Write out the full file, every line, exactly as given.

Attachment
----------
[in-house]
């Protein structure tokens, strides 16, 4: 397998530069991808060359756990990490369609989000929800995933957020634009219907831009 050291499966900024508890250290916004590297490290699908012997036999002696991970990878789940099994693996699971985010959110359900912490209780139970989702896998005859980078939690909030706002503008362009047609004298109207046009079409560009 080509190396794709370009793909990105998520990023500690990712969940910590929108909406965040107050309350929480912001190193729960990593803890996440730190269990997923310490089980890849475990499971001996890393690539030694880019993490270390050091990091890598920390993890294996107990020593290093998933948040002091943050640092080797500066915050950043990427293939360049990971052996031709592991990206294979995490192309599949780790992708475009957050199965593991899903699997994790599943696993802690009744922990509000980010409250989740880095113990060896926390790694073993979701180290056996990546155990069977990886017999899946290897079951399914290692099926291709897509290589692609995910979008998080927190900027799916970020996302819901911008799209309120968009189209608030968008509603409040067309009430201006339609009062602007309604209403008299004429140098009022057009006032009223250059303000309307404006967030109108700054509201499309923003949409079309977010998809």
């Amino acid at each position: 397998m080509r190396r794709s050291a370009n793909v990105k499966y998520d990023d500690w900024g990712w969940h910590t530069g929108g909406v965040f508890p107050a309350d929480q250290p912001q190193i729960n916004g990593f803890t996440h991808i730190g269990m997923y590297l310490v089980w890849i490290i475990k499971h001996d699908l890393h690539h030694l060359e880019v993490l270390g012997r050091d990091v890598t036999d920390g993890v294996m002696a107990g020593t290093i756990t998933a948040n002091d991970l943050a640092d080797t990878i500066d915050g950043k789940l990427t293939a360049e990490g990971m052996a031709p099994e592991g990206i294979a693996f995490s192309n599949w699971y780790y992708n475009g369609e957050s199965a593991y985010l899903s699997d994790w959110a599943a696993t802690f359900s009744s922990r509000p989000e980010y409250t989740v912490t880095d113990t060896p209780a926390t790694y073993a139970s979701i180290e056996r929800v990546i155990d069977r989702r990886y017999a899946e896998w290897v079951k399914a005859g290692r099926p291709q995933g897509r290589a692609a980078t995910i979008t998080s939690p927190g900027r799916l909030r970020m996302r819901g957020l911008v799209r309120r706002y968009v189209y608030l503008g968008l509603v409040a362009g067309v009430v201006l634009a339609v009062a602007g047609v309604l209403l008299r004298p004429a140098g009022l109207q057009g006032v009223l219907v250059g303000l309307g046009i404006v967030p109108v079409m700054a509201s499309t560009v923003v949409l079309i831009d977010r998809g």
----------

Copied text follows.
[in-house]
């Protein structure tokens, strides 16, 4: 397998530069991808060359756990990490369609989000929800995933957020634009219907831009 050291499966900024508890250290916004590297490290699908012997036999002696991970990878789940099994693996699971985010959110359900912490209780139970989702896998005859980078939690909030706002503008362009047609004298109207046009079409560009 080509190396794709370009793909990105998520990023500690990712969940910590929108909406965040107050309350929480912001190193729960990593803890996440730190269990997923310490089980890849475990499971001996890393690539030694880019993490270390050091990091890598920390993890294996107990020593290093998933948040002091943050640092080797500066915050950043990427293939360049990971052996031709592991990206294979995490192309599949780790992708475009957050199965593991899903699997994790599943696993802690009744922990509000980010409250989740880095113990060896926390790694073993979701180290056996990546155990069977990886017999899946290897079951399914290692099926291709897509290589692609995910979008998080927190900027799916970020996302819901911008799209309120968009189209608030968008509603409040067309009430201006339609009062602007309604209403008299004429140098009022057009006032009223250059303000309307404006967030109108700054509201499309923003949409079309977010998809």
């Amino acid at each position: 397998m080509r190396r794709s050291a370009n793909v990105k499966y998520d990023d500690w900024g990712w969940h910590t530069g929108g909406v965040f508890p107050a309350d929480q250290p912001q190193i729960n916004g990593f803890t996440h991808i730190g269990m997923y590297l310490v089980w890849i490290i475990k499971h001996d699908l890393h690539h030694l060359e880019v993490l270390g012997r050091d990091v890598t036999d920390g993890v294996m002696a107990g020593t290093i756990t998933a948040n002091d991970l943050a640092d080797t990878i500066d915050g950043k789940l990427t293939a360049e990490g990971m052996a031709p099994e592991g990206i294979a693996f995490s192309n599949w699971y780790y992708n475009g369609e957050s199965a593991y985010l899903s699997d994790w959110a599943a696993t802690f359900s009744s922990r509000p989000e980010y409250t989740v912490t880095d113990t060896p209780a926390t790694y073993a139970s979701i180290e056996r929800v990546i155990d069977r989702r990886y017999a899946e896998w290897v079951k399914a005859g290692r099926p291709q995933g897509r290589a692609a980078t995910i979008t998080s939690p927190g900027r799916l909030r970020m996302r819901g957020l911008v799209r309120r706002y968009v189209y608030l503008g968008l509603v409040a362009g067309v009430v201006l634009a339609v009062a602007g047609v309604l209403l008299r004298p004429a140098g009022l109207q057009g006032v009223l219907v250059g303000l309307g046009i404006v967030p109108v079409m700054a509201s499309t560009v923003v949409l079309i831009d977010r998809g």